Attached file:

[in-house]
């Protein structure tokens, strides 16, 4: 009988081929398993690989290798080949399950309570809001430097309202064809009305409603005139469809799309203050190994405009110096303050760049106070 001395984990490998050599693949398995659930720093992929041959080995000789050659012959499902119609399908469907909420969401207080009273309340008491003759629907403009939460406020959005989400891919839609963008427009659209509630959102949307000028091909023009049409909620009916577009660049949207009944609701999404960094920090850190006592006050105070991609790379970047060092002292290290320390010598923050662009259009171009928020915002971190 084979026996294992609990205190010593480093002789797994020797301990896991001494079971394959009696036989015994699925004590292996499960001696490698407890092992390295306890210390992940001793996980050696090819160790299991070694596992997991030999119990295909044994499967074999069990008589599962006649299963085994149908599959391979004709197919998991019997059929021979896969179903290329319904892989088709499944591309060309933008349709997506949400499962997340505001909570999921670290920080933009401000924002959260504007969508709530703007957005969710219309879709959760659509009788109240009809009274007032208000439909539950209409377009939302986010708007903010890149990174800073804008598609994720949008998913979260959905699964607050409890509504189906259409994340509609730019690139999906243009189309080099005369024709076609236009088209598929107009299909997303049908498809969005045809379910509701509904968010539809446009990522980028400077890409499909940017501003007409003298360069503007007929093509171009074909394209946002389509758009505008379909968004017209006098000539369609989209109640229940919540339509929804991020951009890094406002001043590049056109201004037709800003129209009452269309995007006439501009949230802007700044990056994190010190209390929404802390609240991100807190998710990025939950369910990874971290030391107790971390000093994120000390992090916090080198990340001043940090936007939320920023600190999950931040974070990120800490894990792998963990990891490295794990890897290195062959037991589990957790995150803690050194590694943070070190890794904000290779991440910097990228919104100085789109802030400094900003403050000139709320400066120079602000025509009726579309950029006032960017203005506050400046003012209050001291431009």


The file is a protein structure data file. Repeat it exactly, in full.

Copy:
[in-house]
């Protein structure tokens, strides 16, 4: 009988081929398993690989290798080949399950309570809001430097309202064809009305409603005139469809799309203050190994405009110096303050760049106070 001395984990490998050599693949398995659930720093992929041959080995000789050659012959499902119609399908469907909420969401207080009273309340008491003759629907403009939460406020959005989400891919839609963008427009659209509630959102949307000028091909023009049409909620009916577009660049949207009944609701999404960094920090850190006592006050105070991609790379970047060092002292290290320390010598923050662009259009171009928020915002971190 084979026996294992609990205190010593480093002789797994020797301990896991001494079971394959009696036989015994699925004590292996499960001696490698407890092992390295306890210390992940001793996980050696090819160790299991070694596992997991030999119990295909044994499967074999069990008589599962006649299963085994149908599959391979004709197919998991019997059929021979896969179903290329319904892989088709499944591309060309933008349709997506949400499962997340505001909570999921670290920080933009401000924002959260504007969508709530703007957005969710219309879709959760659509009788109240009809009274007032208000439909539950209409377009939302986010708007903010890149990174800073804008598609994720949008998913979260959905699964607050409890509504189906259409994340509609730019690139999906243009189309080099005369024709076609236009088209598929107009299909997303049908498809969005045809379910509701509904968010539809446009990522980028400077890409499909940017501003007409003298360069503007007929093509171009074909394209946002389509758009505008379909968004017209006098000539369609989209109640229940919540339509929804991020951009890094406002001043590049056109201004037709800003129209009452269309995007006439501009949230802007700044990056994190010190209390929404802390609240991100807190998710990025939950369910990874971290030391107790971390000093994120000390992090916090080198990340001043940090936007939320920023600190999950931040974070990120800490894990792998963990990891490295794990890897290195062959037991589990957790995150803690050194590694943070070190890794904000290779991440910097990228919104100085789109802030400094900003403050000139709320400066120079602000025509009726579309950029006032960017203005506050400046003012209050001291431009």